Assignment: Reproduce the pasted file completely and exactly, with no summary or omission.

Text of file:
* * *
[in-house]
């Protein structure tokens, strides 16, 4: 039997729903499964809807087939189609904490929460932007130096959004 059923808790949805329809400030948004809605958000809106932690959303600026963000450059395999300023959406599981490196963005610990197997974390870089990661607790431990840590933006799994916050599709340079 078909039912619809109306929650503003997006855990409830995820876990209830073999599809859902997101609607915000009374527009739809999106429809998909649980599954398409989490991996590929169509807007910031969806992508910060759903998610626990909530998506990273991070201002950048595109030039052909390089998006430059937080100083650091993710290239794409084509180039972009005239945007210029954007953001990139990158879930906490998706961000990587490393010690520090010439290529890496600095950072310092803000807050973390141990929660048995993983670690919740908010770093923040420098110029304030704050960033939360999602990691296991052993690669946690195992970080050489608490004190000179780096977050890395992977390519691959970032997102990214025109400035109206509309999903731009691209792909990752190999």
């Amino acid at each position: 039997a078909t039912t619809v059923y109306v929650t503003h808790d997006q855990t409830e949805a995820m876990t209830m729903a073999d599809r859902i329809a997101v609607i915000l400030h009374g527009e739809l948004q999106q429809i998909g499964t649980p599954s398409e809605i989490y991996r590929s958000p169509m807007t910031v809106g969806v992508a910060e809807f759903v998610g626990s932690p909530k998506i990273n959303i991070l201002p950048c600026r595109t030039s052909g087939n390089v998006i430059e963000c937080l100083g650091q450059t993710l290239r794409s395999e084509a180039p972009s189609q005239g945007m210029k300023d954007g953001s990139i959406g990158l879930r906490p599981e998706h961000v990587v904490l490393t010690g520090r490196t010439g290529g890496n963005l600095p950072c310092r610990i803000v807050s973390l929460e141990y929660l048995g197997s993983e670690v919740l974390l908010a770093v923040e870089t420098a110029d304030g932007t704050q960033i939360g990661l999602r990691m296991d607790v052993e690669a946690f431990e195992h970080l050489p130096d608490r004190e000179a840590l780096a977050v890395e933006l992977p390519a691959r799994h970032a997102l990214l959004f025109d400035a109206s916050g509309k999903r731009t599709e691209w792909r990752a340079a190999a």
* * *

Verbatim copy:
[in-house]
């Protein structure tokens, strides 16, 4: 039997729903499964809807087939189609904490929460932007130096959004 059923808790949805329809400030948004809605958000809106932690959303600026963000450059395999300023959406599981490196963005610990197997974390870089990661607790431990840590933006799994916050599709340079 078909039912619809109306929650503003997006855990409830995820876990209830073999599809859902997101609607915000009374527009739809999106429809998909649980599954398409989490991996590929169509807007910031969806992508910060759903998610626990909530998506990273991070201002950048595109030039052909390089998006430059937080100083650091993710290239794409084509180039972009005239945007210029954007953001990139990158879930906490998706961000990587490393010690520090010439290529890496600095950072310092803000807050973390141990929660048995993983670690919740908010770093923040420098110029304030704050960033939360999602990691296991052993690669946690195992970080050489608490004190000179780096977050890395992977390519691959970032997102990214025109400035109206509309999903731009691209792909990752190999």
């Amino acid at each position: 039997a078909t039912t619809v059923y109306v929650t503003h808790d997006q855990t409830e949805a995820m876990t209830m729903a073999d599809r859902i329809a997101v609607i915000l400030h009374g527009e739809l948004q999106q429809i998909g499964t649980p599954s398409e809605i989490y991996r590929s958000p169509m807007t910031v809106g969806v992508a910060e809807f759903v998610g626990s932690p909530k998506i990273n959303i991070l201002p950048c600026r595109t030039s052909g087939n390089v998006i430059e963000c937080l100083g650091q450059t993710l290239r794409s395999e084509a180039p972009s189609q005239g945007m210029k300023d954007g953001s990139i959406g990158l879930r906490p599981e998706h961000v990587v904490l490393t010690g520090r490196t010439g290529g890496n963005l600095p950072c310092r610990i803000v807050s973390l929460e141990y929660l048995g197997s993983e670690v919740l974390l908010a770093v923040e870089t420098a110029d304030g932007t704050q960033i939360g990661l999602r990691m296991d607790v052993e690669a946690f431990e195992h970080l050489p130096d608490r004190e000179a840590l780096a977050v890395e933006l992977p390519a691959r799994h970032a997102l990214l959004f025109d400035a109206s916050g509309k999903r731009t599709e691209w792909r990752a340079a190999a």